Under this framework, many TTAB precedential decisions date back decades, forcing practitioners, trademark stakeholders, and trademark Examining Attorneys to rely on very old precedent. Because the TTAB is often confronted with ongoing changes in technology and the ways in which goods and services are created, distributed, used, and consumed, older precedent may no longer be directly applicable.  Generally, the TTAB has been reluctant to designate decisions as precedential in cases involving complex factual scenarios and/or multiple legal issues even though such cases reflect the reality of our world’s exceedingly complex business and legal environment. If the TTAB would embrace such cases, the entire trademark community would benefit from precedential decisions involving complex factual scenarios or multiple legal issues that directly reflect current marketplace realities.

In order to urge an increase in the number of precedential TTAB decisions, INTA CEO Etienne Sanz de Acedo provided the Report to the USPTO’s Chief Administrative Trademark Judge Gerard Rogers and Deputy Chief Administrative Judge Mark Thurmon in a letter dated November 6, 2019 (Report) and, beginning November 21, 2019, the Task Force—in a collaboration with the American Bar Association (ABA) and the American Intellectual Property Law Association (AIPLA) that the Task Force initiated and led—met with Chief Judge Rogers and Deputy Chief Judge Thurmon on multiple occasions to discuss the Report and potential avenues to meaningfully increase the number of precedential TTAB decisions in a sustained way.  Options discussed included:

  • Enhancing the mechanism for encouraging judges and interlocutory attorneys to designate decisions as precedential from the outset, including streamlining the process by which decisions are internally designated as precedential;
  • Redesignating non-precedential decisions as precedential;
  • Designating partial decisions as precedential;
  • Designating decisions as precedential in cases involving complex factual scenarios and/or multiple legal issues; and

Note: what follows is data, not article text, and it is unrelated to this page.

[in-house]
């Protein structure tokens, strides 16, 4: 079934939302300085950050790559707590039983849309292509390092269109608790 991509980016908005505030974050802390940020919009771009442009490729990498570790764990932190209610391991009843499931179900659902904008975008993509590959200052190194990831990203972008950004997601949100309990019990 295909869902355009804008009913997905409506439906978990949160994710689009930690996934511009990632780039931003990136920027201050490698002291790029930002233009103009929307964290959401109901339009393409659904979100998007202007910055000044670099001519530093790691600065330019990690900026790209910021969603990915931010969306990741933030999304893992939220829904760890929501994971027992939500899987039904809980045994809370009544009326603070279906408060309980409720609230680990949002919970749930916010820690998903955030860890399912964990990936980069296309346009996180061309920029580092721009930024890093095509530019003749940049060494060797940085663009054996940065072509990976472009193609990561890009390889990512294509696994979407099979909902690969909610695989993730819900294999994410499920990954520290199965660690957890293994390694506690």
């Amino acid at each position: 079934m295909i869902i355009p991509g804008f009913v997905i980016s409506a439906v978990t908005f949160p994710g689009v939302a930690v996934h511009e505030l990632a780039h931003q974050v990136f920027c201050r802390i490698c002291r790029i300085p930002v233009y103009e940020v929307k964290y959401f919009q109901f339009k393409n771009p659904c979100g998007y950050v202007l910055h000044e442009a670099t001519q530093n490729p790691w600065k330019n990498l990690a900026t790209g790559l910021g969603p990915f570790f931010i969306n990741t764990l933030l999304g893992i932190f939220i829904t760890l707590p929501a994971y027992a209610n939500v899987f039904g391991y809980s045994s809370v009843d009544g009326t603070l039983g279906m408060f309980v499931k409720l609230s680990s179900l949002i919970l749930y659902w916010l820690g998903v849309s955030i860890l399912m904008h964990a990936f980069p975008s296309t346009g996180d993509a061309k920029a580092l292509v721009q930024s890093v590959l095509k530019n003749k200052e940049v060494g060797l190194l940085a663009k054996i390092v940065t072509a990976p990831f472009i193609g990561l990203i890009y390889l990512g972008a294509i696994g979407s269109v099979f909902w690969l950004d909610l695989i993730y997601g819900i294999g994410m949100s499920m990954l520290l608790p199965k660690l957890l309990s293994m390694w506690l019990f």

• Creating a list of, or method to suggest, issues for which there is a pressing need for current precedential decisions.

Chief Judge Rogers and Deputy Chief Judge Thurmon considered these ideas and agreed to continue to work with INTA to achieve its goal of significantly increasing the number of precedential decisions in a sustained way, including designating more precedential decisions from the outset.

Notably, in response to the combined efforts of INTA, the ABA, and AIPLA, the TTAB created a new online form that allows members of the public to nominate a non-precedential decision of the Board for redesignation as precedential. The form is available here.

The nomination form is simple, requiring a case number, case name, entry number, and brief reason for nomination. Contact information for the nominating party is optional. While there is work to be done by the TTAB to establish a sustained substantial increase in the number of precedential decisions issued by the TTAB each year, this form represents one potential mechanism toward achieving that goal. INTA encourages practitioners and trademark stakeholders to use the form to nominate as precedential TTAB decisions that address complex fact scenarios, novel issues of law, new technologies or emerging market issues, and issues for which there are very few (or no) recent precedential decisions, or which build upon existing TTAB precedent.

Although every effort has been made to verify the accuracy of this article, readers are urged to check independently on matters of specific concern or interest.